Police brutality is the use of excessive or unnecessary force on a member of the public or a suspect by law enforcement. For many decades police brutality went unnoticed by the general public. People of color had long been the victims of police brutality. The first time that excessive force was captured on camera for all to see was in 1991 when Rodney King was beaten in Los Angeles by multiple police officers after a car chase. Thirty years later, body and vehicle cameras are still regularly capturing images of police brutality.
Police Brutality in Iowa
According to the ACLU, Des Moines law enforcement used excessive force on peaceful protestors (including children) at a Black Lives Matter event in July 2020. It is unclear whether law enforcement leadership was a part of the problem or was unable to get control of it. In either case, no one can deny the irony of police officers using unnecessary force on citizens who are protesting the use of excessive force by police officers.
The Iowa legislature has recognized the reality of unlawful police behavior and has passed House File (HF) 2647 in an attempt to reform and add accountability to law enforcement. Notably, the legislation bans the use of chokeholds on suspects in most circumstances and enables the Iowa Attorney General to charge police officers who kill a suspect in their custody, even without a local lawyer’s involvement in a case.
Charging Police Officers With Excessive Force
The passage of HF 2647 was an important step forward for the protection of Iowa’s citizens. Police officers can and should be charged with using unnecessary or excessive force on the public. Without accountability, there can be no improvement. But even when local or state prosecutors bring charges of police brutality to courts with evidence (such as body-camera video footage), judges and juries often do not convict. This leaves victims without public or legal recognition of the crime committed against them. Legal advice is needed when courts, judges, and juries fail to bring justice.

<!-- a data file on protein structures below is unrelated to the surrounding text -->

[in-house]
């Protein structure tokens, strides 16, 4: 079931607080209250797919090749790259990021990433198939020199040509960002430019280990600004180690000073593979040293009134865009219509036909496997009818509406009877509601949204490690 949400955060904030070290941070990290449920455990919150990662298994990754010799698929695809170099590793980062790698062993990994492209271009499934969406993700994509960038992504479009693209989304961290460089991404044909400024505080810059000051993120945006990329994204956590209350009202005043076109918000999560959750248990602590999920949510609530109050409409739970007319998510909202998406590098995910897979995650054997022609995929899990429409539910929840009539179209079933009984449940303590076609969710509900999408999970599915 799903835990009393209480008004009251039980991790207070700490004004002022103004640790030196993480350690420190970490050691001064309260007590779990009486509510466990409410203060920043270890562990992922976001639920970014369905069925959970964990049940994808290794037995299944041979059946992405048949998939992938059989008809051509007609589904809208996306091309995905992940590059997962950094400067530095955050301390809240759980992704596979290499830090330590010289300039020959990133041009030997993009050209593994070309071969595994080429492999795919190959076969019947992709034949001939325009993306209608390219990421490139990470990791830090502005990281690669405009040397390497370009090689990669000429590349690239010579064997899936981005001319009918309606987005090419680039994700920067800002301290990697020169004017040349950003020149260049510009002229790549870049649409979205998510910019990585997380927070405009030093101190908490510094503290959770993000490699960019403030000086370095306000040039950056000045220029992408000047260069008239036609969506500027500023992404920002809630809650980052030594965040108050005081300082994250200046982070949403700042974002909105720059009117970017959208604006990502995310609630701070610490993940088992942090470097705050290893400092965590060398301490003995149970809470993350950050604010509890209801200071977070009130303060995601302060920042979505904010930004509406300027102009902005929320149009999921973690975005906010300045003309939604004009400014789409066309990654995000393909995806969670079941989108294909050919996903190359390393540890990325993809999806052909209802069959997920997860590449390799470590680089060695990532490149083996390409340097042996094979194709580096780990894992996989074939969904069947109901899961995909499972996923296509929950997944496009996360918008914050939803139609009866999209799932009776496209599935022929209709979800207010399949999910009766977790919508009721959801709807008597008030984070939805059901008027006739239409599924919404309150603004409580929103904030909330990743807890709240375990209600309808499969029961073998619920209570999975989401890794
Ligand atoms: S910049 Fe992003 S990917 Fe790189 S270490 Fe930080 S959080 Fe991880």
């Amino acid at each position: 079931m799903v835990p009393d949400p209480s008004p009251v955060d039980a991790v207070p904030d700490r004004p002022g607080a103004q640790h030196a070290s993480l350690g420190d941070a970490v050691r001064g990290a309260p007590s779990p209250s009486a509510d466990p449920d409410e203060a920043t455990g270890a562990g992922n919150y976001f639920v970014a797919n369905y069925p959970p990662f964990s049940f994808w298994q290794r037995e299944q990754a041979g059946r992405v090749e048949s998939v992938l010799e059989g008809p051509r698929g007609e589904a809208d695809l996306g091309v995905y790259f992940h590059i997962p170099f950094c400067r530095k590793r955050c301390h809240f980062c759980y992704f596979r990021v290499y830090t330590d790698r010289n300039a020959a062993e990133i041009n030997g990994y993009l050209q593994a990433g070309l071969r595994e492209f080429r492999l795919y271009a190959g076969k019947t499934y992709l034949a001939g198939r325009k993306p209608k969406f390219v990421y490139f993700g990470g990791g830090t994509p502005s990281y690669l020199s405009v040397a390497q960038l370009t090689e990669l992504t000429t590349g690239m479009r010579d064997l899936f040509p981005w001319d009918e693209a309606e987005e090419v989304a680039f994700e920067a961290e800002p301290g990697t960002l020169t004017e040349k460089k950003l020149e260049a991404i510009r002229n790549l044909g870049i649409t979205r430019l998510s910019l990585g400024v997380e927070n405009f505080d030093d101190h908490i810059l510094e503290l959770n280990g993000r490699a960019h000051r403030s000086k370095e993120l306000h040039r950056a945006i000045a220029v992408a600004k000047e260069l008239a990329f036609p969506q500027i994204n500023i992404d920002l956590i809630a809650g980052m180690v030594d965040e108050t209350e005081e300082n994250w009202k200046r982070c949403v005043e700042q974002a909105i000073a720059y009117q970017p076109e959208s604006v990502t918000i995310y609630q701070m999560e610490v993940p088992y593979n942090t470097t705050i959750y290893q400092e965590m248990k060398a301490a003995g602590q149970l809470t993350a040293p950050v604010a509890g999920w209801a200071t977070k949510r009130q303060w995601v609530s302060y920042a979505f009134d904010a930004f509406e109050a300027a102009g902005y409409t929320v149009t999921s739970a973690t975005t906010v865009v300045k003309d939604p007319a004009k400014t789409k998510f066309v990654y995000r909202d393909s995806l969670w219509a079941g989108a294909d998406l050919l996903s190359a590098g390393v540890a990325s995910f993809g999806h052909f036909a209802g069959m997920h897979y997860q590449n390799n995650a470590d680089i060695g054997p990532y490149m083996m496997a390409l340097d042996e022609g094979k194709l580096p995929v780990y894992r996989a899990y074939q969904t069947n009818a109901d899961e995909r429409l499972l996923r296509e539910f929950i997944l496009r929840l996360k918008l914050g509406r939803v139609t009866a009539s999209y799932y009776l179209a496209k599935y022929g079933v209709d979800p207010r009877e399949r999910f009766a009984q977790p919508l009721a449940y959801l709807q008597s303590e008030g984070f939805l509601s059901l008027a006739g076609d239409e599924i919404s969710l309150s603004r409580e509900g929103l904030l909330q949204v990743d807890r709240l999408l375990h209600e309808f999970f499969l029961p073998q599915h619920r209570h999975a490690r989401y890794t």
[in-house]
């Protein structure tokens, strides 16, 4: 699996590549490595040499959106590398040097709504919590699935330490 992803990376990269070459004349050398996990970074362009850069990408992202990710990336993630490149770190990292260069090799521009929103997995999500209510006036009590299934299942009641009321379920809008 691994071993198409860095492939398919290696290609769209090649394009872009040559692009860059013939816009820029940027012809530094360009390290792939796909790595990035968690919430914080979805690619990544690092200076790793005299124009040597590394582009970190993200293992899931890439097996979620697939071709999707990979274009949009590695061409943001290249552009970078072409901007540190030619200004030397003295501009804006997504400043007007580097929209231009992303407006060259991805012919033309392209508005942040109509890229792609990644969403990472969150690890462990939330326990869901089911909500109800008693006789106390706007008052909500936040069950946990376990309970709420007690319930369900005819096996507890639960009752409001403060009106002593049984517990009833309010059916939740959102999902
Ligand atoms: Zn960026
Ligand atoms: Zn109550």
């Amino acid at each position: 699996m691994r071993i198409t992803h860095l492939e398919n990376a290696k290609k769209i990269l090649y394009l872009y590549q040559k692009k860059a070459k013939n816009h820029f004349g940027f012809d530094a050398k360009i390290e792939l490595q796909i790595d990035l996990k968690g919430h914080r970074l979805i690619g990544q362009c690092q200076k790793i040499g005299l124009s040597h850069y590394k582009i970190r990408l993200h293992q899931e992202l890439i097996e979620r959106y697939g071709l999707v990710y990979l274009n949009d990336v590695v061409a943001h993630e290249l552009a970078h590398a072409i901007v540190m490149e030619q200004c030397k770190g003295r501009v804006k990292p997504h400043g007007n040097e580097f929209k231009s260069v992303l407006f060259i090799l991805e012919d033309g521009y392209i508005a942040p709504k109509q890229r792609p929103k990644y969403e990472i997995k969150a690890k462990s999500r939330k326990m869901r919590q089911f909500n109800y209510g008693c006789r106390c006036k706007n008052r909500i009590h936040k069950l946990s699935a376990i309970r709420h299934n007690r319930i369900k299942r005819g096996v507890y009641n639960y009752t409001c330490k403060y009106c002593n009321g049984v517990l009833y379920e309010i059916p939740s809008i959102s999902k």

Getting Legal Help
It is intimidating to challenge law enforcement, accuse a public servant of a crime, and figure out the steps needed to seek justice. When the accused criminal is a member of a respected group or the victim is a member of a minority group, the challenge is tougher. When the victim has no experience with the law or courts, it is even tougher.
If you have brought charges against a police officer but the verdict was “not guilty,” you do have recourse. You can sue the officer or the city. You must prove to a judge or jury that your version of events is more believable than the police officer’s version. A lawyer who specializes in police brutality can advise you about your rights, explain details of the case, and potentially bring a civil case to courts.